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Implementing FP Growth Algorithm in Machine Learning using Python

By R. Gayathri

Implementing Frequent Pattern Growth Algorithm using Associative Rule learning to design book recommendation system in Python.

Several data items are connected together based on certain rules, which discovers the relations
between them in large databases. FP Growth is one of the associative rule learning techniques
which is used in machine learning for finding frequently occurring patterns.

It is a rule-based machine learning model. It is a better version of Apriori method. This is
represented in the form of a tree, maintaining the association between item sets. This is called
the frequent pattern tree.

From this frequent pattern tree, a conditional pattern base derived and conditional FP tree, from
which the frequently occurring pattern is identified. This is on the high level. Now, lets us get
into a detailed view on how this works.


Let T = {T1,T2,T3,T4,T5} set of transactions and I = {I1,I2,I3,I4,I5} set of items

There are list of items and various transactions. The first step is the find the support count of
each item. Support count is the frequency of items, that is how many times each item occurs
in the transactions. The database is scanned completely to find the support count value.


FP tree generation:

FP tree is created with the root node value as “null”

The transaction database is scanned again and all the items in each transaction is examined iteratively. For every transaction, the itemset is arranged in descending order according to the support value. The branches of the tree are constructed with the transaction items in descending order. This is repeated for every transaction.

If any itemset of the transaction is already present in another, with the same sequence of itemset, then this transaction branch would share a common prefix to the root, which means that the new item is linked to the common itemset from a different transaction.

The count of the item is incremented by one every time it occurs in a transaction, whether it is a new item or an existing item. The branches are created and linked accordingly. This results in a well-constructed FP tree with support count value for each item in the itemset

Conditional Database creation:

The next step is to create a conditional database with the constructed FP tree. Conditional pattern is a sub-database consisting of prefix paths in the FP tree occurring with the lowest node (suffix).

The lowest node Ni which has the lowest support value is traced back to the root, that is, the path is traversed along the links of the items.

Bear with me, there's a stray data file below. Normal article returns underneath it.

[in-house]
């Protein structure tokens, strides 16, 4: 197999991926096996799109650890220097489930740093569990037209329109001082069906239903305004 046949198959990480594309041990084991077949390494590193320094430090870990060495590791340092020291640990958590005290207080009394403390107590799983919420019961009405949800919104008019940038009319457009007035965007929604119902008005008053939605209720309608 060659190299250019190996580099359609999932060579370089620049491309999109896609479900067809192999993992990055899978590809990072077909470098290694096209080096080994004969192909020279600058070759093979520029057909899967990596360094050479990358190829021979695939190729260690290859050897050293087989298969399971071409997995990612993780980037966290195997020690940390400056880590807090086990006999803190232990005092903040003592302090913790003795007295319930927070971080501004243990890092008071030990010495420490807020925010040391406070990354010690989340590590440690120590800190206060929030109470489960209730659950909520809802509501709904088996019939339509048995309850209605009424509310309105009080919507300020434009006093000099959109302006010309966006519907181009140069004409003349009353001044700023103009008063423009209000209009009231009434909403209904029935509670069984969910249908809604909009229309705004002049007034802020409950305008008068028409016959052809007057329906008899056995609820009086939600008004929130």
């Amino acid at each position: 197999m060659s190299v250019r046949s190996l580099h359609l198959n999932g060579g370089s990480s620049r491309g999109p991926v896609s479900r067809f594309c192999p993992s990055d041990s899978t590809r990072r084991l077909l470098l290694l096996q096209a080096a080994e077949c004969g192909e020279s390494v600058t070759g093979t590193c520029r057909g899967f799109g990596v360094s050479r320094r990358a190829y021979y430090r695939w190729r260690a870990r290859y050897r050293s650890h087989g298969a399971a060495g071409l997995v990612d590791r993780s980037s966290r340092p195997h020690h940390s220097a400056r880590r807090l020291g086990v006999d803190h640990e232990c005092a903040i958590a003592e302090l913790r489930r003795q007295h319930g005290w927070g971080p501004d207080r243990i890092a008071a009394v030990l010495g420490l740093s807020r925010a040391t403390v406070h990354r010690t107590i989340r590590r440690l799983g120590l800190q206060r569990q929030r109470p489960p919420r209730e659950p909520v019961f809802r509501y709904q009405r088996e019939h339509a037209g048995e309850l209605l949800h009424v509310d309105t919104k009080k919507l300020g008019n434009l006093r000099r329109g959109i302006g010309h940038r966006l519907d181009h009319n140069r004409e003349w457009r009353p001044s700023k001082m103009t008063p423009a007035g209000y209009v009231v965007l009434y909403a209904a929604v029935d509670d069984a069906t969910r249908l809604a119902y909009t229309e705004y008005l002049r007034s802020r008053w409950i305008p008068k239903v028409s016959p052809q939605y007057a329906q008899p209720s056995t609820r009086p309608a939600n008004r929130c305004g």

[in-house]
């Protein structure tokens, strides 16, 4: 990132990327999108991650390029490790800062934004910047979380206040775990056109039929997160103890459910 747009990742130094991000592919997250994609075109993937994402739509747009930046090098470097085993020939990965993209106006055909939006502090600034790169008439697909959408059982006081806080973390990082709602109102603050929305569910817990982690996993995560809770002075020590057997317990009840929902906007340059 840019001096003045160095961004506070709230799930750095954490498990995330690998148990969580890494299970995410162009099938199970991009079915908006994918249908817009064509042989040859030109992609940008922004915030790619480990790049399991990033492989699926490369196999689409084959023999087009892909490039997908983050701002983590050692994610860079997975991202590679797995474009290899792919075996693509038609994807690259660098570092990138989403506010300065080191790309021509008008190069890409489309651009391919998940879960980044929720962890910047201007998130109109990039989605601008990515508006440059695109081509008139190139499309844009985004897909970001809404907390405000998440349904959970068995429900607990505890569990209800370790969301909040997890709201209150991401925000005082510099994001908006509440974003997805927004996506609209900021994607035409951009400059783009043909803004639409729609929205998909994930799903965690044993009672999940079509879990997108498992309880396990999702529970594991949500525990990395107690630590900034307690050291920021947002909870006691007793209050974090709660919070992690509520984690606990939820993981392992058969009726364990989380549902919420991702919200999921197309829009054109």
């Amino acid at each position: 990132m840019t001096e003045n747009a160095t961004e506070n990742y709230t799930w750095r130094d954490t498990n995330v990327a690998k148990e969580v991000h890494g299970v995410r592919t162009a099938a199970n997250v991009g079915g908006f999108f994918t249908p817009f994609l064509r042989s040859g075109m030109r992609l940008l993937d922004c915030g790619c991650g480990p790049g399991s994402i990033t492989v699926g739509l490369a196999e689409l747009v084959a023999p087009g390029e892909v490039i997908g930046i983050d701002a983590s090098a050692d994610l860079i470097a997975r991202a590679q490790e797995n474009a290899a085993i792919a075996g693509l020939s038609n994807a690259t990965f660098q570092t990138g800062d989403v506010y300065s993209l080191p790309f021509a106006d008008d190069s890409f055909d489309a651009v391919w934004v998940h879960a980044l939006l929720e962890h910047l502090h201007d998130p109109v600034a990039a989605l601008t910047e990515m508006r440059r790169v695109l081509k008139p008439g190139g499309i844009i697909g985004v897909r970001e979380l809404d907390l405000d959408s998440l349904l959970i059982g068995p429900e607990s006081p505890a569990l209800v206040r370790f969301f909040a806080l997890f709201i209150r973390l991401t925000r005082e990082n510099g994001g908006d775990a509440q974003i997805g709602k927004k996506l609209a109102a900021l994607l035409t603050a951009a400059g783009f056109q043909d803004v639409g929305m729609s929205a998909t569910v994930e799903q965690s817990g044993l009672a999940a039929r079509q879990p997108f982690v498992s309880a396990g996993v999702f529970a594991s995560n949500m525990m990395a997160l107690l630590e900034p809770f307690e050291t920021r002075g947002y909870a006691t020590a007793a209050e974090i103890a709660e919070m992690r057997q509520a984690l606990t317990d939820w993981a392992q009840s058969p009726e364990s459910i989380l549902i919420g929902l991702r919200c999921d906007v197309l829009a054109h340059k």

The path is written along with the support value of Ni at the end, in the form of sequences. The minimum support value is 0.2, therefore, an FP tree is constructed with the items is the path which has support value>=0.22. This step is repeated iteratively for all the items.

Frequent patterns generation:

Frequent patterns are generated from the conditional FP tree.

This is done by forming links between node ni with each item in the conditional FP tree.



Support : S(i) = no: of transactions in which i appears / Total no: of transactions It is the proportion of transactions in the database that contain i

Confidence : C(i->j) = S(i U j) / S(i)

It is likelihood of itemset j being purchased with itemset i.

Lift : L(i->j) = S(i U j) / S(i) * S(j)

It is a ratio of observed support to expected support if i and j were independent.

Antecedent and Consequent : i -> j implies if i, then j P is the Antecedent and Q is the Consequent




In this example, we are using the transaction of books dataset consisting of 5 transactions and 5 items, where each transaction has m<5 items.


Importing all the needed libraries.

import pandas as pd
from mlxtend.preprocessing import TransactionEncoder 
from mlxtend.frequent_patterns import association_rules
from mlxtend.frequent_patterns import fpgrowth

Here we use pandas for data analysis, mlxtend which is an extended library useful for day- today functions. It has inbuilt methods for fp growth algorithm.

dataset = [['TFIOS', '5 feet apart', 'Walk to remember'], ['TFIOS', 'Walk to remember'],
['Divergent', 'Harry Potter','Walk to remember'], ['TFIOS', 'Five feet apart'],
['Divergent','Harry Potter']] te = TransactionEncoder()
te_array =
df = pd.DataFrame(te_array, columns=te.columns_)

The dataset is loaded into a variable. This includes a transaction table containing itemset. A data frame is created on the table

This is the visualization of the data

The row represents the items

The column represents the transactions

The “True” represents that the item is present in that transaction. The “False” represents that the item is not present in that transaction.

frequent_itemsets_fp=fpgrowth(df, min_support=0.02, use_colnames=True)	

This function finds the frequently bought items with support value>-0.02

rules_fp = association_rules(frequent_itemsets_fp, metric="confidence", min_th reshold=0.8)

This finds the association rules for the particular dataset.

Finally, print the frequent itemset along with their support value , association rules along with their antecedent, consequent, support and lift values.



Frequent Pattern Growth Algorithm is one of the best machine learning models for association rule-based learning. It has an advantage over Apriori algorithm, because unlike Apriori which generates all the candidate item sets, FP Growth generates item sets which are frequently occurring only. Therefore, it can be used to discover relations between various dataset effectively.

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